By Simon Ambit
At the edge of our yard sits a small shed. Inside of this little wooden abode lives our lawn mower and his yard maintenance cousins, the rakes, the shovels, the tree loppers and his grumpy Uncle, Husqvarna the chainsaw. In the corner of the shed lies a tote full of dog food. In an effort to keep the mice out of the shed and the dog food, it is a family rule that we always leave the shed door closed. As fate would have it, one of the youngsters left the shed door open overnight one night and what do you think we found in the shed? Signs of a mouse!
I believe that as neighbors we should all do our best to get along. However, when it comes to mice trying to move in next door, I exercise one of the earliest of doctrines placed before all of mankind. In the Book of Genesis, chapter 1, verse 26, it reads, “And God said, Let us make man in our image, after our likeness: and let them have dominion over the fish of the sea, and over the fowl of the air, and over the cattle, and over all the earth, and over every creeping thing that creepeth upon the earth.” So, we took it upon ourselves to usurp dominion over that creeping little mouse and we did so in the form of peanut butter coated mouse traps.
The plan worked successfully! The peanut buttery temptation was just too much for the mouse and it found itself caught in the trap that first night. The next morning, the mouse was properly disposed of and I am happy to report that the shed has since remained rodent free.
In thinking about the mouse and the trap, I want to ask a question. In what ways does the world set out traps for us? Hopefully, none of us will ever be walking through the woods and get caught in a physical trap. But, what about the jaws of debt; is it a trap to purchase something when we know we cannot afford the loan payments? Can we get ensnared by the idealistic circles in our lives telling us that we have to dress a certain way or fit into a certain mold? What about the pitfall of complacency, which seems to be digging a hole and tossing the sacredness of marriage and family aside?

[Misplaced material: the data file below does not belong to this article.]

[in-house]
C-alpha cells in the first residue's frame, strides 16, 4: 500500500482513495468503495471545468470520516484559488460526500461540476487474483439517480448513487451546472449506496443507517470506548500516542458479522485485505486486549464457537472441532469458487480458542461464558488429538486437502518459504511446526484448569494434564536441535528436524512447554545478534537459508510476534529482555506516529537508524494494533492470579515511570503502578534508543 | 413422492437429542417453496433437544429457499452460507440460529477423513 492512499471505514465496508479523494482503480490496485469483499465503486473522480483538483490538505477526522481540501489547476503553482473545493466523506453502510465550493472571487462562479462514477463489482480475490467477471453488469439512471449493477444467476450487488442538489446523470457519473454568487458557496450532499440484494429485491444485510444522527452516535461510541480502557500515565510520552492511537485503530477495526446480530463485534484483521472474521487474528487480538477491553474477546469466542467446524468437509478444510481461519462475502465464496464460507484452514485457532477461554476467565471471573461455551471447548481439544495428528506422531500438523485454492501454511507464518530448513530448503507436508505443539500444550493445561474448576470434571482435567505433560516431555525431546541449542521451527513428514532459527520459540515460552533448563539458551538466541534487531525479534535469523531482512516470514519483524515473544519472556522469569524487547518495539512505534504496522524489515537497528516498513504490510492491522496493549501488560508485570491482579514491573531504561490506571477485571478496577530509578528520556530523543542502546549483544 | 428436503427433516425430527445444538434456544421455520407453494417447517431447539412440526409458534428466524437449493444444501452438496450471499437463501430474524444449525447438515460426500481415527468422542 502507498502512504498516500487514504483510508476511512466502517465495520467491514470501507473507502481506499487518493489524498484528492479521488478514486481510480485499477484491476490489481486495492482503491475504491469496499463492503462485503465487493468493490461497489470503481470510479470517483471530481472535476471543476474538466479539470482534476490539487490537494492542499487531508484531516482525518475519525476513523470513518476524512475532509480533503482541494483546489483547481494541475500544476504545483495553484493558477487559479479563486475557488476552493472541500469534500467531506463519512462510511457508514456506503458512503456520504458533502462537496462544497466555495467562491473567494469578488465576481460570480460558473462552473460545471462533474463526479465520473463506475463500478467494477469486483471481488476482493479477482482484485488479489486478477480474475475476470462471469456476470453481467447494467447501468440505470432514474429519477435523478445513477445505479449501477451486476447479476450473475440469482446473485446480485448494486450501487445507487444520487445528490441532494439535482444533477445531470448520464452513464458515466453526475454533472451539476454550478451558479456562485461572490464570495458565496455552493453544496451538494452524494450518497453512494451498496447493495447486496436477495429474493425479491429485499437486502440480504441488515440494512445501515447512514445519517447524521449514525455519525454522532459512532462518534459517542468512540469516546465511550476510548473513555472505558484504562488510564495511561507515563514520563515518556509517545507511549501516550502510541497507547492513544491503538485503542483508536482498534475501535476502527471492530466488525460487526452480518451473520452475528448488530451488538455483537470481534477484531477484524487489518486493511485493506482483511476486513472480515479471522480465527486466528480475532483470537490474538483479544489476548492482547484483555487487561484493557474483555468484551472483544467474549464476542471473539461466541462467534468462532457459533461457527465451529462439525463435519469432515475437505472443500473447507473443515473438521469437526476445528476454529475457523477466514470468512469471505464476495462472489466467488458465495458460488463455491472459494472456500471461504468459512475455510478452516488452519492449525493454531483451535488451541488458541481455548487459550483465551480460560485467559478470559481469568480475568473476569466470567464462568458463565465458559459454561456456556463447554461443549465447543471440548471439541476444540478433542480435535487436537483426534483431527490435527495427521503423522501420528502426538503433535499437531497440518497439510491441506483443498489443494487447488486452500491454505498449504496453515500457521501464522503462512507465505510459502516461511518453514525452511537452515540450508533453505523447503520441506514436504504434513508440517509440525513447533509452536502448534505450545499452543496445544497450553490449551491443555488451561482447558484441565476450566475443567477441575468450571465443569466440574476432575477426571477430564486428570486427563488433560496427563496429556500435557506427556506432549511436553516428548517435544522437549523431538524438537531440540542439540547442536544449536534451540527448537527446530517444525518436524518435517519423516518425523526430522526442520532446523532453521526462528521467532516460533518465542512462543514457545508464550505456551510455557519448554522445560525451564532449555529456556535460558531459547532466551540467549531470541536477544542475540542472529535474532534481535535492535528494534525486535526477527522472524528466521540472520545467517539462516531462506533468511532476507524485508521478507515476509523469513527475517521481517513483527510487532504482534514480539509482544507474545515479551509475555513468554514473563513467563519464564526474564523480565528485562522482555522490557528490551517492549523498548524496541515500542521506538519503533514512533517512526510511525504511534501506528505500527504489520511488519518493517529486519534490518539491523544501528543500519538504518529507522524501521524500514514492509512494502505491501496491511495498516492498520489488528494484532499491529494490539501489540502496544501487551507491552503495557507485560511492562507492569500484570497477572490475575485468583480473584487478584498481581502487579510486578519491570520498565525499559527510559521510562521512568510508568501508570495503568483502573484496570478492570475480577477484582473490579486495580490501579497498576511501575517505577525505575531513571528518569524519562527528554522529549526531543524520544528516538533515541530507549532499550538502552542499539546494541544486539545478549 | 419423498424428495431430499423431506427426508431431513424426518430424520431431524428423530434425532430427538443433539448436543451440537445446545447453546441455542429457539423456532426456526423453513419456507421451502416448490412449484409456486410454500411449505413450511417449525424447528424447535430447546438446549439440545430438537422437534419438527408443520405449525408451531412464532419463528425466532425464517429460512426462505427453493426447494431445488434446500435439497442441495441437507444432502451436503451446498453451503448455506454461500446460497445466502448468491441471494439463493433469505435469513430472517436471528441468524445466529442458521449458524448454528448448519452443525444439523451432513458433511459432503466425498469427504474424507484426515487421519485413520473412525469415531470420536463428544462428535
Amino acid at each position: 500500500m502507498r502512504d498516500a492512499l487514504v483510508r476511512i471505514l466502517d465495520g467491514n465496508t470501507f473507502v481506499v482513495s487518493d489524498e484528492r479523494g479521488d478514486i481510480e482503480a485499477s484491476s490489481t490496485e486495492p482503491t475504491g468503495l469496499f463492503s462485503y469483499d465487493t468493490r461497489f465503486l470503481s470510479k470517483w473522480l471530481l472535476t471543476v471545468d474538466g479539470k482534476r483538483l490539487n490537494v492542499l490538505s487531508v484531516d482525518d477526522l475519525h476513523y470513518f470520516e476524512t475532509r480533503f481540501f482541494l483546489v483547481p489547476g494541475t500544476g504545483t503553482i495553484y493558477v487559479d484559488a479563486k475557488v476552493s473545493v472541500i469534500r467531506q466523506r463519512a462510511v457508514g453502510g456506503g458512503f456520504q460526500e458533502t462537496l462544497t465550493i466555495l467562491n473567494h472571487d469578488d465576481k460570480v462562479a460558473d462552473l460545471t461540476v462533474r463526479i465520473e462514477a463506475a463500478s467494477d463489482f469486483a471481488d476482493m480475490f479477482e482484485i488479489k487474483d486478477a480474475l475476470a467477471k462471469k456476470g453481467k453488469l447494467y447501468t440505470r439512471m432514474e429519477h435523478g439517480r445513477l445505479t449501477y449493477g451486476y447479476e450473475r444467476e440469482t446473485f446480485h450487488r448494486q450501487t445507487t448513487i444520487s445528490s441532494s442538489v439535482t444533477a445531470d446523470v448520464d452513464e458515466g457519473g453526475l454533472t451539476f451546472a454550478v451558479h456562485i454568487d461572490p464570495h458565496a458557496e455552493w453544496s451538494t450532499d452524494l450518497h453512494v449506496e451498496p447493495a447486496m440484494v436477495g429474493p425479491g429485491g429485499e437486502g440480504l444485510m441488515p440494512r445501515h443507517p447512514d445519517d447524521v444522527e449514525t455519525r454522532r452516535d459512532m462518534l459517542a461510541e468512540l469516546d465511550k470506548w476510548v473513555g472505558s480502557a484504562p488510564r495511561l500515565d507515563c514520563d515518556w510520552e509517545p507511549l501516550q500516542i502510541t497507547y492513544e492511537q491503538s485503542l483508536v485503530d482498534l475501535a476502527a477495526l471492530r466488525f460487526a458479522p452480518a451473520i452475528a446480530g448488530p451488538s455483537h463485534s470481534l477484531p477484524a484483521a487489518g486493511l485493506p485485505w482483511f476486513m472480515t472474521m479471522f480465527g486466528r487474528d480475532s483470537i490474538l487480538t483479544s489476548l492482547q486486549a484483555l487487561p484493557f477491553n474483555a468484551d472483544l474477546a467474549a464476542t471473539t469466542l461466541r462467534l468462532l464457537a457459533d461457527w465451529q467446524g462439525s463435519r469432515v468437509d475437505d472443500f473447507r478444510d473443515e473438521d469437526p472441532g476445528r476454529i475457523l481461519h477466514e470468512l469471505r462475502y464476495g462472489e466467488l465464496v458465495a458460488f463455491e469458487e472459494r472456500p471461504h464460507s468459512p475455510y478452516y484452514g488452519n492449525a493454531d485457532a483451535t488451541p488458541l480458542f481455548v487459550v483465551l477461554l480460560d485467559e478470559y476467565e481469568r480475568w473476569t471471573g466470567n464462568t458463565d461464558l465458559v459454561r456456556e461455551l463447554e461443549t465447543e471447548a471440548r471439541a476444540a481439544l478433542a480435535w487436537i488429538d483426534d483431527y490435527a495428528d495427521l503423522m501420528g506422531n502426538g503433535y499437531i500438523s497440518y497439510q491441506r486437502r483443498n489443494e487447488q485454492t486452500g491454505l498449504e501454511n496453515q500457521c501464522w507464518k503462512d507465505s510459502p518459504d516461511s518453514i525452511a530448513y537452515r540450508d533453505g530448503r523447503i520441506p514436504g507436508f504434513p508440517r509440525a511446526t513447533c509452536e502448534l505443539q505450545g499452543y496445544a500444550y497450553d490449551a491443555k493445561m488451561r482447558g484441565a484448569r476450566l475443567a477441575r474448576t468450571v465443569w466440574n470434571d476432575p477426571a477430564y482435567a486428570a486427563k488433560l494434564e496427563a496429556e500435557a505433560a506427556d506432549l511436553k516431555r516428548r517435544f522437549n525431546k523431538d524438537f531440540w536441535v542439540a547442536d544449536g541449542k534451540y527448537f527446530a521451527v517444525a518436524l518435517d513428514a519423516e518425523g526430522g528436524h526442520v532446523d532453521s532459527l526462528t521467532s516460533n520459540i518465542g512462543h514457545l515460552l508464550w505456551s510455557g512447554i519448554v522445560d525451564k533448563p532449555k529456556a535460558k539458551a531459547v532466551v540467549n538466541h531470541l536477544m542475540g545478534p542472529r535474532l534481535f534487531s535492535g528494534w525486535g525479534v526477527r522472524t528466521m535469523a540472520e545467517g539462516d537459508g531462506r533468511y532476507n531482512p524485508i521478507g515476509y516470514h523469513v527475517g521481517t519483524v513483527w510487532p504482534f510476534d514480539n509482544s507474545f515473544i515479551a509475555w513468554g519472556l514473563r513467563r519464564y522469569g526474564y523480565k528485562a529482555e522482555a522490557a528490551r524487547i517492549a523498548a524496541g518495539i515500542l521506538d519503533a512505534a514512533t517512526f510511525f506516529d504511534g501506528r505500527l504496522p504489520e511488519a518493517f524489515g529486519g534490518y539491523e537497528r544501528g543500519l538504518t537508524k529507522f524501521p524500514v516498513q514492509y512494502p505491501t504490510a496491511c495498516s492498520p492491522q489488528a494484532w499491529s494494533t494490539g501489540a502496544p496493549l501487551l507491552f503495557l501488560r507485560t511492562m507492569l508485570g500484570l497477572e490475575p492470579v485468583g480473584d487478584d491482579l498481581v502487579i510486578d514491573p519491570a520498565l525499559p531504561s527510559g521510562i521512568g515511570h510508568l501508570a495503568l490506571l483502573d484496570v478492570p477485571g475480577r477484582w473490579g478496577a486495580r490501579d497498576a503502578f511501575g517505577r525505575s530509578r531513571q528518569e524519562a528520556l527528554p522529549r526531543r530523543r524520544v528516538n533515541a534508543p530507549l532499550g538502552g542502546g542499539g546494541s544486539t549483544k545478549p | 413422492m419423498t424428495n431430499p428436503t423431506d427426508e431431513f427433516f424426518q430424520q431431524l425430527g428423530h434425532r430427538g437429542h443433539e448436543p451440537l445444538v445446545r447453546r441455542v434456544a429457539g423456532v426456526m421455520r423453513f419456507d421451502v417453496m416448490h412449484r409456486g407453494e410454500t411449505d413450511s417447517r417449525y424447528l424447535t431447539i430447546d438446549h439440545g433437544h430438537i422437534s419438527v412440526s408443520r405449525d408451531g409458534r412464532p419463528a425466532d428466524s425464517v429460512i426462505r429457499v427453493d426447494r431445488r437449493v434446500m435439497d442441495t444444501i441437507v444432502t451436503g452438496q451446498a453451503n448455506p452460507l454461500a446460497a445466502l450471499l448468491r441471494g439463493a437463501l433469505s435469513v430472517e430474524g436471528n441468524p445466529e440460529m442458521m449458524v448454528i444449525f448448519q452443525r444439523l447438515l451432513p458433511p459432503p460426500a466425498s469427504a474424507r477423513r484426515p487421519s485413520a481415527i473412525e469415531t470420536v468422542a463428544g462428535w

I believe in optimism and I know that at times we must adjust our sales to catch the wind. I also know that my grandparents lived and died very much in love with one another. And I believe they were 100% as happy as they could ever be, simply because they lived within their means. They treated everyone with kindness, they were comfortable with whom they were, and they honored and strengthened good moral values. We cannot allow those simple truths to blow away on the winds of change.
Life is good; enjoy it to the fullest by avoiding the traps of the world.